Darryl William Wiggins v. State of ArkansasAnnotate this Case
ARKANSAS COURT OF APPEALS
NOT DESIGNATED FOR PUBLICATION
June 22, 2005
DARRYL WILLIAM WIGGINS AN APPEAL FROM THE PULASKI
APPELLANT COUNTY CIRCUIT COURT
v. [CR 03-3165]
STATE OF ARKANSAS HONORABLE BARRY SIMS, JUDGE
Olly Neal, Judge
Appellant Darryl Wiggins was convicted of theft of property and residential burglary. He was sentenced to fifteen years' imprisonment. On appeal, appellant alleges that the trial court erred when it denied his motions for directed verdict. We affirm.
The facts of this case are as follows. On May 21, 2003, Jerry Sanders heard a noise coming from the home of his neighbor, George Moreno, Sr. When Mr. Sanders looked outside, he saw a bluish-green car backed into the driveway of Mr. Moreno's home with its trunk open. He then called Mr. Moreno and told him what was going on. Mr. Moreno asked Mr. Sanders to call the police. After calling the police, Mr. Sanders retrieved his rifle and went outside. While outside, he observed Mr. Moreno's son, George Jr., and three black males exit the residence carrying rifles, computers, VCRs, and DVD players. When Mr. Sanders told the men to return the items, George Jr. told the men "throw the stuff in the car, he won't shoot." The men put the items in the car and drove off.
When an officer with the Jacksonville Police Department arrived, Mr. Sanders gave the officer a description of the car and its license plate number. A check of the license plate indicated that the vehicle belonged to Vanetta Wiggins. Later that day, the vehicle was found at a residence located at 708 Southeastern in Jacksonville. Some of Mr. Moreno's property was inside the vehicle. Appellant, his brother Winshell Wiggins, Chris Smith, George Jr., and Adrian Hadley were found inside the residence, along with some of Mr. Moreno's property. Appellant was subsequently arrested and charged with residential burglary and theft of property. A bench trial was held on April 12, 2004.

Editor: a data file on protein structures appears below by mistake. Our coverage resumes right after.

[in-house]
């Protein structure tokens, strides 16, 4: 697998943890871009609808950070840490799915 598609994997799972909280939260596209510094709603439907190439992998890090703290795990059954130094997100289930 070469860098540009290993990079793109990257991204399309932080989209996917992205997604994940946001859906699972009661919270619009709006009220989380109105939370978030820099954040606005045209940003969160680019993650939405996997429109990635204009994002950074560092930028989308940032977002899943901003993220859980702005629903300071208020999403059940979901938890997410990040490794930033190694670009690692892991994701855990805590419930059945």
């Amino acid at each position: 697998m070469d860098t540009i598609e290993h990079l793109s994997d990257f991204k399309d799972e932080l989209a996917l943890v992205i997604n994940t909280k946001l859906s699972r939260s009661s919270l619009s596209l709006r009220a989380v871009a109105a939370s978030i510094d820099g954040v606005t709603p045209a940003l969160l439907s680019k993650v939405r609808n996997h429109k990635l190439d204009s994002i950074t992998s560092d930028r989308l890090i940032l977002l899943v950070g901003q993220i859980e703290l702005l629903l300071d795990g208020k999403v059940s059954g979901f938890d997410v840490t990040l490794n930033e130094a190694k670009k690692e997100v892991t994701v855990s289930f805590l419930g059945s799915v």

The following testimony was heard during the trial. Mr. Sanders testified that prior to the May 21 incident, he had seen appellant at the Moreno home. He said that he was taken to the Wiggins home in order to identify the suspects. He said that he could not distinguish between appellant and his brother but knew that one of them was involved in the incident. Mr. Sanders said that he was able to identify the remaining three suspects.
George Moreno, Sr., testified that, when he returned home on May 21, he found his house tossed. He said the air conditioners had been torn out of the windows and the doors busted. He testified that he had nine rifles and that they were missing from his gun cabinet. Mr. Moreno stated that some of the items missing consisted of jewelry, DVDs, VCRs, knives, walkie-talkies, and cameras. He valued his missing property at $7,000. He testified that he had managed to retrieve most of his property. Mr. Moreno said that he found his camcorder at a pawnshop.
Officer Wells of the Jacksonville Police Department testified that he responded to the burglary call at the Moreno home. He said that, when he arrived, he met Mr. Sanders, who provided a description of the vehicle. He said that Mr. Sanders described the vehicle as being a blue Oldsmobile Alero, Arkansas license plate 187 HIN. Officer Wells testified that a check of the license plate indicated that the vehicle belonged to Vanetta Wiggins. Later that day, the vehicle was found at the Wiggins' family home with some of Mr. Moreno's property inside. He said that appellant, his brother Winshell Wiggins, George Jr., Chris Smith, and Adrian Hadley were all inside the home. They had some of Mr. Moreno's property inside with them. Officer Wells identified appellant from the bench. He said that while he was at the Wiggins' residence, Mr. Moreno and Mr. Sanders arrived. Officer Wells testified that Mr. Sanders was unable to distinguish between appellant and his brother, but was able to identify the other three suspects.